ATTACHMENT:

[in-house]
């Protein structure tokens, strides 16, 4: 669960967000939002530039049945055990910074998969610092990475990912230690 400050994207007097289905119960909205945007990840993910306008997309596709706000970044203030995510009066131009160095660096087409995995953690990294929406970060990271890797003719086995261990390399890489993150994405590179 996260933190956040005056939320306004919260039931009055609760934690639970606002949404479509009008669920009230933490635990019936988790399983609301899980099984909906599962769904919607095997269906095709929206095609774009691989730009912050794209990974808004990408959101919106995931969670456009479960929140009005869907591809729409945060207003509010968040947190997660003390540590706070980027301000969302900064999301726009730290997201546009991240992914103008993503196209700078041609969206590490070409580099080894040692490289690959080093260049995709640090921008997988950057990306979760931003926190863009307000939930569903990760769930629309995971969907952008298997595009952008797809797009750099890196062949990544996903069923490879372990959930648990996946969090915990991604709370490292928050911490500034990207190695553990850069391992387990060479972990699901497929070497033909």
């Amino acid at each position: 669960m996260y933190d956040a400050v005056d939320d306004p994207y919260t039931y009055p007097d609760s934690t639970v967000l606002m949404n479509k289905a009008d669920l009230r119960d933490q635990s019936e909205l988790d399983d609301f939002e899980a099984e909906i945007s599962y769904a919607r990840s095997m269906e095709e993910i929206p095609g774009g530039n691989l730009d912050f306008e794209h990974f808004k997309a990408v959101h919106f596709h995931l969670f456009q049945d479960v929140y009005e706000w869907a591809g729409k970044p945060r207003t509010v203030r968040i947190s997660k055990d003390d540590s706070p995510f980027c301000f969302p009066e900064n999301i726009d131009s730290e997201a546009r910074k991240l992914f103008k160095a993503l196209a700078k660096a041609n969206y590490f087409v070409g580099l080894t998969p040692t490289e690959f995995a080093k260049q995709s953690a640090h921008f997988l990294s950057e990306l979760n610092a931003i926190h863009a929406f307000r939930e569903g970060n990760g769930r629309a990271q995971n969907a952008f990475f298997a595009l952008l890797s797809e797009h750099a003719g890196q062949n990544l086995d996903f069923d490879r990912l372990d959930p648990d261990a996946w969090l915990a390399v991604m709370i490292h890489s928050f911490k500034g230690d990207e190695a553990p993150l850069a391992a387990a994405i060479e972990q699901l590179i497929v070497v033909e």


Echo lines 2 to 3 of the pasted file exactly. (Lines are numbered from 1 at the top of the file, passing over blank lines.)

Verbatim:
């Protein structure tokens, strides 16, 4: 669960967000939002530039049945055990910074998969610092990475990912230690 400050994207007097289905119960909205945007990840993910306008997309596709706000970044203030995510009066131009160095660096087409995995953690990294929406970060990271890797003719086995261990390399890489993150994405590179 996260933190956040005056939320306004919260039931009055609760934690639970606002949404479509009008669920009230933490635990019936988790399983609301899980099984909906599962769904919607095997269906095709929206095609774009691989730009912050794209990974808004990408959101919106995931969670456009479960929140009005869907591809729409945060207003509010968040947190997660003390540590706070980027301000969302900064999301726009730290997201546009991240992914103008993503196209700078041609969206590490070409580099080894040692490289690959080093260049995709640090921008997988950057990306979760931003926190863009307000939930569903990760769930629309995971969907952008298997595009952008797809797009750099890196062949990544996903069923490879372990959930648990996946969090915990991604709370490292928050911490500034990207190695553990850069391992387990060479972990699901497929070497033909």
């Amino acid at each position: 669960m996260y933190d956040a400050v005056d939320d306004p994207y919260t039931y009055p007097d609760s934690t639970v967000l606002m949404n479509k289905a009008d669920l009230r119960d933490q635990s019936e909205l988790d399983d609301f939002e899980a099984e909906i945007s599962y769904a919607r990840s095997m269906e095709e993910i929206p095609g774009g530039n691989l730009d912050f306008e794209h990974f808004k997309a990408v959101h919106f596709h995931l969670f456009q049945d479960v929140y009005e706000w869907a591809g729409k970044p945060r207003t509010v203030r968040i947190s997660k055990d003390d540590s706070p995510f980027c301000f969302p009066e900064n999301i726009d131009s730290e997201a546009r910074k991240l992914f103008k160095a993503l196209a700078k660096a041609n969206y590490f087409v070409g580099l080894t998969p040692t490289e690959f995995a080093k260049q995709s953690a640090h921008f997988l990294s950057e990306l979760n610092a931003i926190h863009a929406f307000r939930e569903g970060n990760g769930r629309a990271q995971n969907a952008f990475f298997a595009l952008l890797s797809e797009h750099a003719g890196q062949n990544l086995d996903f069923d490879r990912l372990d959930p648990d261990a996946w969090l915990a390399v991604m709370i490292h890489s928050f911490k500034g230690d990207e190695a553990p993150l850069a391992a387990a994405i060479e972990q699901l590179i497929v070497v033909e």